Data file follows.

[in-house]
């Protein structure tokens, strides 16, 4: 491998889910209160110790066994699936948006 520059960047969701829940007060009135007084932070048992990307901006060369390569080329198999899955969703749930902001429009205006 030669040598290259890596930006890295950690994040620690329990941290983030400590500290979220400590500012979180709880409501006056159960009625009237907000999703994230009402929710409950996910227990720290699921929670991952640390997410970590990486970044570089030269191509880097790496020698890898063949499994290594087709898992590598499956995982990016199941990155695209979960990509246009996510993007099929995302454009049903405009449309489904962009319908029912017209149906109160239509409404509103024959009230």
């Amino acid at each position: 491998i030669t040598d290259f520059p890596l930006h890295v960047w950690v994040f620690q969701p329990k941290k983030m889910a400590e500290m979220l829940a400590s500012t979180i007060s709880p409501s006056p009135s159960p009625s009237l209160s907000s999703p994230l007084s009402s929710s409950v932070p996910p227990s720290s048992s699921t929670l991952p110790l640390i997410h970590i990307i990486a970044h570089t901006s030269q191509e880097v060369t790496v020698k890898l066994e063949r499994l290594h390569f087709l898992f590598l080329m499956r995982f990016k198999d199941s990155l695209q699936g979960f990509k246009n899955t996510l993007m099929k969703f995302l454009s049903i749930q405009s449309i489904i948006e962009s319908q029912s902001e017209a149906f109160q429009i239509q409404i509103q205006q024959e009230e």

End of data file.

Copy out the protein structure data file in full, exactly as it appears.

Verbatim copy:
[in-house]
């Protein structure tokens, strides 16, 4: 491998889910209160110790066994699936948006 520059960047969701829940007060009135007084932070048992990307901006060369390569080329198999899955969703749930902001429009205006 030669040598290259890596930006890295950690994040620690329990941290983030400590500290979220400590500012979180709880409501006056159960009625009237907000999703994230009402929710409950996910227990720290699921929670991952640390997410970590990486970044570089030269191509880097790496020698890898063949499994290594087709898992590598499956995982990016199941990155695209979960990509246009996510993007099929995302454009049903405009449309489904962009319908029912017209149906109160239509409404509103024959009230």
């Amino acid at each position: 491998i030669t040598d290259f520059p890596l930006h890295v960047w950690v994040f620690q969701p329990k941290k983030m889910a400590e500290m979220l829940a400590s500012t979180i007060s709880p409501s006056p009135s159960p009625s009237l209160s907000s999703p994230l007084s009402s929710s409950v932070p996910p227990s720290s048992s699921t929670l991952p110790l640390i997410h970590i990307i990486a970044h570089t901006s030269q191509e880097v060369t790496v020698k890898l066994e063949r499994l290594h390569f087709l898992f590598l080329m499956r995982f990016k198999d199941s990155l695209q699936g979960f990509k246009n899955t996510l993007m099929k969703f995302l454009s049903i749930q405009s449309i489904i948006e962009s319908q029912s902001e017209a149906f109160q429009i239509q409404i509103q205006q024959e009230e």